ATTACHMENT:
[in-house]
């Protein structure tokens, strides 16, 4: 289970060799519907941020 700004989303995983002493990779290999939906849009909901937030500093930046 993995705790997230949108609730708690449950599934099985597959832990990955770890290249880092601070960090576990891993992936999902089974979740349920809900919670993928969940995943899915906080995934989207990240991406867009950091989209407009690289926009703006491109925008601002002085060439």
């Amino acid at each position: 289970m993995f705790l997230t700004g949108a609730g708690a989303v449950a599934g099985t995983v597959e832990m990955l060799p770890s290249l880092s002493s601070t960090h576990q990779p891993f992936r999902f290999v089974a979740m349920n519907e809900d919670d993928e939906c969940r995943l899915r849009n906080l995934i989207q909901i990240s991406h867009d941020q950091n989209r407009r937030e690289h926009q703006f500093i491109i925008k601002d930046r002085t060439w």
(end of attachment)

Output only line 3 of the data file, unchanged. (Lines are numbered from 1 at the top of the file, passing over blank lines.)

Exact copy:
């Amino acid at each position: 289970m993995f705790l997230t700004g949108a609730g708690a989303v449950a599934g099985t995983v597959e832990m990955l060799p770890s290249l880092s002493s601070t960090h576990q990779p891993f992936r999902f290999v089974a979740m349920n519907e809900d919670d993928e939906c969940r995943l899915r849009n906080l995934i989207q909901i990240s991406h867009d941020q950091n989209r407009r937030e690289h926009q703006f500093i491109i925008k601002d930046r002085t060439w």